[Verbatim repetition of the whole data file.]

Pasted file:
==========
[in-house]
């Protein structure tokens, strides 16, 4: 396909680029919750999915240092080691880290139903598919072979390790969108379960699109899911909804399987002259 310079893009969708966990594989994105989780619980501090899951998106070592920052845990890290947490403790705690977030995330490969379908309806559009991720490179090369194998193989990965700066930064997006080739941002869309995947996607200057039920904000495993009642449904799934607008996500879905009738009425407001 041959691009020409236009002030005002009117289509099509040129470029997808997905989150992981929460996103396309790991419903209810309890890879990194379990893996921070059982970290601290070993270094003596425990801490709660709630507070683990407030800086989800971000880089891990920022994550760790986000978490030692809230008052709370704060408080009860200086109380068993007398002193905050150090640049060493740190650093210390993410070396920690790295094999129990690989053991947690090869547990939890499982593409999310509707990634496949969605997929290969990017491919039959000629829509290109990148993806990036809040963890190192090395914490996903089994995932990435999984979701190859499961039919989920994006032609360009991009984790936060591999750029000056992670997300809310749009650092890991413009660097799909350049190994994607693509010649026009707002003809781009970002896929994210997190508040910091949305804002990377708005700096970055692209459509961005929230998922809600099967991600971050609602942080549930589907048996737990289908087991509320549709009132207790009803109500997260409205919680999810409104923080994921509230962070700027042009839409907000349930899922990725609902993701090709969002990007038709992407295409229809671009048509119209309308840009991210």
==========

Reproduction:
[in-house]
């Protein structure tokens, strides 16, 4: 396909680029919750999915240092080691880290139903598919072979390790969108379960699109899911909804399987002259 310079893009969708966990594989994105989780619980501090899951998106070592920052845990890290947490403790705690977030995330490969379908309806559009991720490179090369194998193989990965700066930064997006080739941002869309995947996607200057039920904000495993009642449904799934607008996500879905009738009425407001 041959691009020409236009002030005002009117289509099509040129470029997808997905989150992981929460996103396309790991419903209810309890890879990194379990893996921070059982970290601290070993270094003596425990801490709660709630507070683990407030800086989800971000880089891990920022994550760790986000978490030692809230008052709370704060408080009860200086109380068993007398002193905050150090640049060493740190650093210390993410070396920690790295094999129990690989053991947690090869547990939890499982593409999310509707990634496949969605997929290969990017491919039959000629829509290109990148993806990036809040963890190192090395914490996903089994995932990435999984979701190859499961039919989920994006032609360009991009984790936060591999750029000056992670997300809310749009650092890991413009660097799909350049190994994607693509010649026009707002003809781009970002896929994210997190508040910091949305804002990377708005700096970055692209459509961005929230998922809600099967991600971050609602942080549930589907048996737990289908087991509320549709009132207790009803109500997260409205919680999810409104923080994921509230962070700027042009839409907000349930899922990725609902993701090709969002990007038709992407295409229809671009048509119209309308840009991210």